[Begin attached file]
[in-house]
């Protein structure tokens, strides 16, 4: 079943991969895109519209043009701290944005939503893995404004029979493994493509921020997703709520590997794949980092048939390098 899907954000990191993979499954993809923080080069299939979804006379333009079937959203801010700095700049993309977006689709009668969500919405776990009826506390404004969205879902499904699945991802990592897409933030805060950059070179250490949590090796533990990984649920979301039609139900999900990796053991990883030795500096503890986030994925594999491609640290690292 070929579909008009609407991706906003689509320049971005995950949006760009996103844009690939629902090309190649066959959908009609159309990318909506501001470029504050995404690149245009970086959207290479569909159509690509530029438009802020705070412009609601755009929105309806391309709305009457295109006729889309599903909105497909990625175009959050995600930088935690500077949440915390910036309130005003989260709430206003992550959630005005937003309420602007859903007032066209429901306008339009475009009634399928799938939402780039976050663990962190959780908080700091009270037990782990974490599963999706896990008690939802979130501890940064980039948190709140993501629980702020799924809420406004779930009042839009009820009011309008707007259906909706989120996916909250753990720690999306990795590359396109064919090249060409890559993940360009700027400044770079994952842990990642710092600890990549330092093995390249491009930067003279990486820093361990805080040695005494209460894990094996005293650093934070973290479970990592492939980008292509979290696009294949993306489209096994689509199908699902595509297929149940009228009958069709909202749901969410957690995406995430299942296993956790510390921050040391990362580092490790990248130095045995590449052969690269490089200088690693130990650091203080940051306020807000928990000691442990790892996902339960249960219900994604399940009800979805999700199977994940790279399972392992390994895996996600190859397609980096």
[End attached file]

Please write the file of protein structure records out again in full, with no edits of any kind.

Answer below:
[in-house]
């Protein structure tokens, strides 16, 4: 079943991969895109519209043009701290944005939503893995404004029979493994493509921020997703709520590997794949980092048939390098 899907954000990191993979499954993809923080080069299939979804006379333009079937959203801010700095700049993309977006689709009668969500919405776990009826506390404004969205879902499904699945991802990592897409933030805060950059070179250490949590090796533990990984649920979301039609139900999900990796053991990883030795500096503890986030994925594999491609640290690292 070929579909008009609407991706906003689509320049971005995950949006760009996103844009690939629902090309190649066959959908009609159309990318909506501001470029504050995404690149245009970086959207290479569909159509690509530029438009802020705070412009609601755009929105309806391309709305009457295109006729889309599903909105497909990625175009959050995600930088935690500077949440915390910036309130005003989260709430206003992550959630005005937003309420602007859903007032066209429901306008339009475009009634399928799938939402780039976050663990962190959780908080700091009270037990782990974490599963999706896990008690939802979130501890940064980039948190709140993501629980702020799924809420406004779930009042839009009820009011309008707007259906909706989120996916909250753990720690999306990795590359396109064919090249060409890559993940360009700027400044770079994952842990990642710092600890990549330092093995390249491009930067003279990486820093361990805080040695005494209460894990094996005293650093934070973290479970990592492939980008292509979290696009294949993306489209096994689509199908699902595509297929149940009228009958069709909202749901969410957690995406995430299942296993956790510390921050040391990362580092490790990248130095045995590449052969690269490089200088690693130990650091203080940051306020807000928990000691442990790892996902339960249960219900994604399940009800979805999700199977994940790279399972392992390994895996996600190859397609980096």